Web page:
Outdoors Latest

A conversation with WNC coach, athlete Kevin Fitzgerald

Kevin Fitzgerald is a well-known runner and coach in Western North Carolina. Donated photo Kevin Fitzgerald is a well-known runner and coach in Western North Carolina. Donated photo

Recently, Kevin Fitzgerald left his Waynesville home and made the long trek up to West Virginia University to watch one of his former athletes, Tuscola High School running standout Eva Rinker, compete at the college level. For Fitzgerald, it was a moment of immense pride to be there and cheer on Rinker. 

“I’m just happy to be able to come up and watch her experience this because she’s had a great freshman year [at WVU] — it’s just fun to see it play out [for her],” Fitzgerald said.

Head coach of the Tuscola boys and girls track and field and cross-country teams, Fitzgerald has been at helm of the pos itions for several years.

“I tell these kids often in practice — ‘nothing in life is ever really, truly given to you, you have to earn it,’” Fitzgerald said.

Fitzgerald was also coaching swimming for the better part of a decade. The culmination of his coaching endeavors is aimed at encouraging young minds to reach for the stars through hard work and aspring to break barriers with their talents and skillsets.

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Kevin Fitzgerald coaching former Tuscola running standout Eva Rinker. Donated photo

“When kids are good at something and if they have good coaches, they generally will stick with it because they see the reward for the effort they’re putting in,” Fitzgerald said. “It’s a lot of work and a lot of hours and dedication to help young people reach goals — all of this is the foundation they’ll have as adults for goal setting.”

Growing up in Winston-Salem, Fitzgerald led a pretty normal life for a kid of the late 1960s and 1970s. He got involved in sports in middle school, only to soon find a love for track and field and cross-country.

“My father ran cross-country in New Jersey in the 1930s and 1940s, and I was always intrigued by it,” Fitzgerald said. “I’ll never forget how sore I was after those first couple of practices. But, once I got over that initial pain and soreness, I liked it, it was fun and I had a great coach.”

And a great coach he was, leading Fitzgerald to two state titles during his junior and senior year at R.J. Reynolds High School. The same coach won three more consecutive championships in a row following Fitzgerald’s graduation. With the success of his own coaching in recent years, Fitzgerald see it as a full circle kind of thing reflecting on his father and what he taught him.

“I don’t consider myself to be a motivator. I consider myself to be someone who works with motivated people to achieve their goals,” Fitzgerald said. “And the ones that are motivated, the ones that show up and come to practice every day, ready to work, are the one that’ll go to the state meet because they’re motivated to get better.”

Aside from coaching, Fitzgerald is also heavily involved in the annual Gateway to the Smokies race. Taking place Saturday, April 6, in downtown Waynesville, the half-marathon (13.1 miles) and “Mighty 4 Miler” have become a cherished event for local and regional runners. To note, proceeds from the “Mighty 4 Miler” will benefit the Riley Howell Foundation Fund

“In the last three years, we’ve raised almost $20,000 for the foundation,” Fitzgerald said. “It’s a great cause to be part of and we’re hoping for a great turnout this year.”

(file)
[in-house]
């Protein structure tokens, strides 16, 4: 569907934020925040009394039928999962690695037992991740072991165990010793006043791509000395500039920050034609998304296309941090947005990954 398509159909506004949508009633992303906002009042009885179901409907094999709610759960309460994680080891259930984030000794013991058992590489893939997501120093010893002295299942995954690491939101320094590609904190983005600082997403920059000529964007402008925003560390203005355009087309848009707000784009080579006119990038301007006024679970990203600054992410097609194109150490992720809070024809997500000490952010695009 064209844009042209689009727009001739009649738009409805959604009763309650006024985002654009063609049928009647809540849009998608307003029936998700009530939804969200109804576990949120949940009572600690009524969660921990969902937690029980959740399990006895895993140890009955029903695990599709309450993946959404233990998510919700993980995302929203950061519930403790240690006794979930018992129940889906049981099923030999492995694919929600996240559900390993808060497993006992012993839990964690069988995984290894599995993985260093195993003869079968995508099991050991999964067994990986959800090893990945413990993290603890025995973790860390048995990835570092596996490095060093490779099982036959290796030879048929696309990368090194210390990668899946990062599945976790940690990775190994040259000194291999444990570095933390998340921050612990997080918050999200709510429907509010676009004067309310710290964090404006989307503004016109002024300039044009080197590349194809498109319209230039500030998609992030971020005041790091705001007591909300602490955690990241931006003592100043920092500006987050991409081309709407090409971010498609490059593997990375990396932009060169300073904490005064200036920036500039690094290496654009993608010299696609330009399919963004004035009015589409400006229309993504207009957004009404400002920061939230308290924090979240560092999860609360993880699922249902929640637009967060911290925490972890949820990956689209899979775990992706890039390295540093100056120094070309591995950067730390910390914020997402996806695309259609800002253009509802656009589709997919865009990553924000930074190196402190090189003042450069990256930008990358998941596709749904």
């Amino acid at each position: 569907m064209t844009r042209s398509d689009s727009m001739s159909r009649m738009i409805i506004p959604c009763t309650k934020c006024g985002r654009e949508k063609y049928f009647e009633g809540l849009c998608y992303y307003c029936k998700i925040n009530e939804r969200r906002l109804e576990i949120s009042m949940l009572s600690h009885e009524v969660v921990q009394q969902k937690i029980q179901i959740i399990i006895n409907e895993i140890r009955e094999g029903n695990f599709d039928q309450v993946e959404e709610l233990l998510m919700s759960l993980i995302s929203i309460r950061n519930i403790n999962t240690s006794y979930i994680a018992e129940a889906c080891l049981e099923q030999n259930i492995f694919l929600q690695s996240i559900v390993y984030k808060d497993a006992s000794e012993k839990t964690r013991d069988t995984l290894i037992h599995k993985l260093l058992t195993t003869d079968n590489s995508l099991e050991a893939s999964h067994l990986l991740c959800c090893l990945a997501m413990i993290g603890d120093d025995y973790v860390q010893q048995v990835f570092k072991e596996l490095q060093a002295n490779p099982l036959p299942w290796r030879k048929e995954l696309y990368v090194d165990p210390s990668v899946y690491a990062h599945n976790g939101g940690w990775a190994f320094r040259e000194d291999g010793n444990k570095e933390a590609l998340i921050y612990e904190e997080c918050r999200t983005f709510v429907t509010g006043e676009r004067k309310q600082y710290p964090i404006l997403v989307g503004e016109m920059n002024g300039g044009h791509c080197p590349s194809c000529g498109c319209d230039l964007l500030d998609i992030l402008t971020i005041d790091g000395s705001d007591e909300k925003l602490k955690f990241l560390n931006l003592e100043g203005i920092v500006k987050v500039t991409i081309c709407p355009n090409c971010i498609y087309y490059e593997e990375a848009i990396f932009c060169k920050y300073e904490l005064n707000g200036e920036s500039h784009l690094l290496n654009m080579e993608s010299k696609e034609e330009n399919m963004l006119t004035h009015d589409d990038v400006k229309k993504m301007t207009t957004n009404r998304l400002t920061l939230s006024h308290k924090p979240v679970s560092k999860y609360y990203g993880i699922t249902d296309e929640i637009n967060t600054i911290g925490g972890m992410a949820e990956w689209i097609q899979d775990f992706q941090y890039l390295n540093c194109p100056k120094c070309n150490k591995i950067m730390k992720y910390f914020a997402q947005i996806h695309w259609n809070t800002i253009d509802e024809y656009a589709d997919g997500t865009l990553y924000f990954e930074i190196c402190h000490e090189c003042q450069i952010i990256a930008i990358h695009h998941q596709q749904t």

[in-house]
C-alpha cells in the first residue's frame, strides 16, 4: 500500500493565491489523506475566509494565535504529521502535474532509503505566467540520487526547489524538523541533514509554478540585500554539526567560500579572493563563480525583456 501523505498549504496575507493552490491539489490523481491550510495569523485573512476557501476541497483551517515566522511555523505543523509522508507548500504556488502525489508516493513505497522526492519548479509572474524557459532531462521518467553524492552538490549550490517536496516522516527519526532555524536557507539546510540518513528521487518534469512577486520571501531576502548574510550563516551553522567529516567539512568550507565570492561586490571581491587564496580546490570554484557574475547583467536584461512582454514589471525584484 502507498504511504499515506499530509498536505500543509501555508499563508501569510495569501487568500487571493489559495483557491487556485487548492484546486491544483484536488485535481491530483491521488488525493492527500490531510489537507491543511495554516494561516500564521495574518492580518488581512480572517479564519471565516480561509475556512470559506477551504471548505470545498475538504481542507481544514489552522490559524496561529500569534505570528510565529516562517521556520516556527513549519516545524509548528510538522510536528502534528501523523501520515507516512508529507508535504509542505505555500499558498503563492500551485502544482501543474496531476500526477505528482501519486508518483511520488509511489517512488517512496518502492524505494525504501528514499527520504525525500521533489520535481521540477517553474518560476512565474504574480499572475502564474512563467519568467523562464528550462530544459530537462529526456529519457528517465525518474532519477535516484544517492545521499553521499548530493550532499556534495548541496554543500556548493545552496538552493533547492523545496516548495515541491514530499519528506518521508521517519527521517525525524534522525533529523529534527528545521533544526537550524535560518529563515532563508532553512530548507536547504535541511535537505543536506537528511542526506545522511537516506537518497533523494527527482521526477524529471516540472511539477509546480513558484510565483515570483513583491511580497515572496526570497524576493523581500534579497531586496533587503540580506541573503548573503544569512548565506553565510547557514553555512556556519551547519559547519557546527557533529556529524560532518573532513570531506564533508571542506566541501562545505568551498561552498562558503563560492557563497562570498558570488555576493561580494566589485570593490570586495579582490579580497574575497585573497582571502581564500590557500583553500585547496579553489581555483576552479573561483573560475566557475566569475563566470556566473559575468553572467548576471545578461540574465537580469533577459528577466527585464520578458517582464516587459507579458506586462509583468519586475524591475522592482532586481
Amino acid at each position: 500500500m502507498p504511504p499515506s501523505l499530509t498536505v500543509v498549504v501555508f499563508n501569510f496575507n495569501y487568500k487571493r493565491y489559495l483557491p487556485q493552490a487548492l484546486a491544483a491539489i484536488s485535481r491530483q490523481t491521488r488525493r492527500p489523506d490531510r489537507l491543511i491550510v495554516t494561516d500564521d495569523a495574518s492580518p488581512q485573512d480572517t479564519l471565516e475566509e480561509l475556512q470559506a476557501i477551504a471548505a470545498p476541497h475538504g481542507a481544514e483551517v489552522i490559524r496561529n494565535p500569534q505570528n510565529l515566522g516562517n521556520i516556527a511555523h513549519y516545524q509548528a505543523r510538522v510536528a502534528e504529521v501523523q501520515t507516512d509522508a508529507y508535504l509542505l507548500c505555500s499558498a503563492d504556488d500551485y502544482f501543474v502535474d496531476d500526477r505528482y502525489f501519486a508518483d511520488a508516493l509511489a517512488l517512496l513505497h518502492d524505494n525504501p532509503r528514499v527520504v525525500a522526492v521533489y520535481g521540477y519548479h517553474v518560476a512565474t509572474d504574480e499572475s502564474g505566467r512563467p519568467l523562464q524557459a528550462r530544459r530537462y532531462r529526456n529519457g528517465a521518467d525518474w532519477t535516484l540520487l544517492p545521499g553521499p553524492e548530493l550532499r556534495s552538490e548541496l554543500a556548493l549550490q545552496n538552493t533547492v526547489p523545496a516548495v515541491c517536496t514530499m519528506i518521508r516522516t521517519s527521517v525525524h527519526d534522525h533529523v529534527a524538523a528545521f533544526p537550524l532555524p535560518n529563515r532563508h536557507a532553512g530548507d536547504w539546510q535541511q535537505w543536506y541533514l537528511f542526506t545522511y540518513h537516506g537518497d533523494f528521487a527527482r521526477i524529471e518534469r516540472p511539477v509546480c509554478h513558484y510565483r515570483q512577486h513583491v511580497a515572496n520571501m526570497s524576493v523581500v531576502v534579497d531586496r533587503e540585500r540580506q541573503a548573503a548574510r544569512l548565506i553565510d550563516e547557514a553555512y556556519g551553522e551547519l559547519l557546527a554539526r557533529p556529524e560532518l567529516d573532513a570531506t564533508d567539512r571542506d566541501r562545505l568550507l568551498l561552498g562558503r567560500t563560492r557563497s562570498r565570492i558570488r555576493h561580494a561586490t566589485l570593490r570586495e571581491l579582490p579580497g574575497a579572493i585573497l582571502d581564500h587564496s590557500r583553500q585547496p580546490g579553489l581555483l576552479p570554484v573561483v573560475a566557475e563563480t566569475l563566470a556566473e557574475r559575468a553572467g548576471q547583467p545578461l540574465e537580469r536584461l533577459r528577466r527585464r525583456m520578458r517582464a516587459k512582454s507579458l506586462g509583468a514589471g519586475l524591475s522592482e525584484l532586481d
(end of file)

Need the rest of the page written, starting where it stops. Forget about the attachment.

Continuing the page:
A well-known and acclaimed Western North Carolinian in his own right — in the fields of running, swimming and cycling — Fitzgerald looks at his life in motion as a way to not only be healthy and mobile, but also simply find deep enjoyment and fulfillment in doing so.

“There’s a social aspect to it, too — the people I run with, the people I train with,” Fitzgerald said. “I swim a couple times a week, bike four days a week and run between all of that. [Rotating through these] sports has allowed my body to be able to do all of these things for a lot longer.”

At 65 years old, Fitzgerald is clocking half/full-marathon times of those decades younger than him. Like his coaching practices, Fitzgerald is all about putting in the work to hit milestones and break personal best times.

With the marathon, which is 26.2 miles, Fitzgerald has run 19 of them, five of which being the storied Boston Marathon — the crown jewel of the running world. His personal record (PR) for the Boston Marathon was two hours and fifty-two minutes, putting Fitzgerald at a 06:35 per mile pace. He was 56 years old then.

“[At Boston], people lining the entire course,” Fitzgerald recalled. “When you turn onto Boylston Street, you’ve got only 800 meters to go. You give it all you got. You give everything. The people are screaming and carrying you with their voices. Chills going up and down your back — there’s no place else like it.”

Ready to lace up?

Below are some tips from Kevin Fitzgerald for those looking to possibly get into running.

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• Invest in a good pair of running shoes and work with a reputable running shoe retailer to determine the right shoe for you.

• Consider having a gait analysis done, which is well worth it for injury prevention.

• Set reasonable goals, build mileage slowly and follow a plan.

• If weight loss is the goal, lose some pounds with non-weight bearing activities (swimming, spinning, hiking, walking) first, then begin running.

• Start running with a friend(s) as companionship and encouragement are a bonus. 

• It takes 21 days for form a habit, so keep at it and be consistent.

• Most importantly, have fun.


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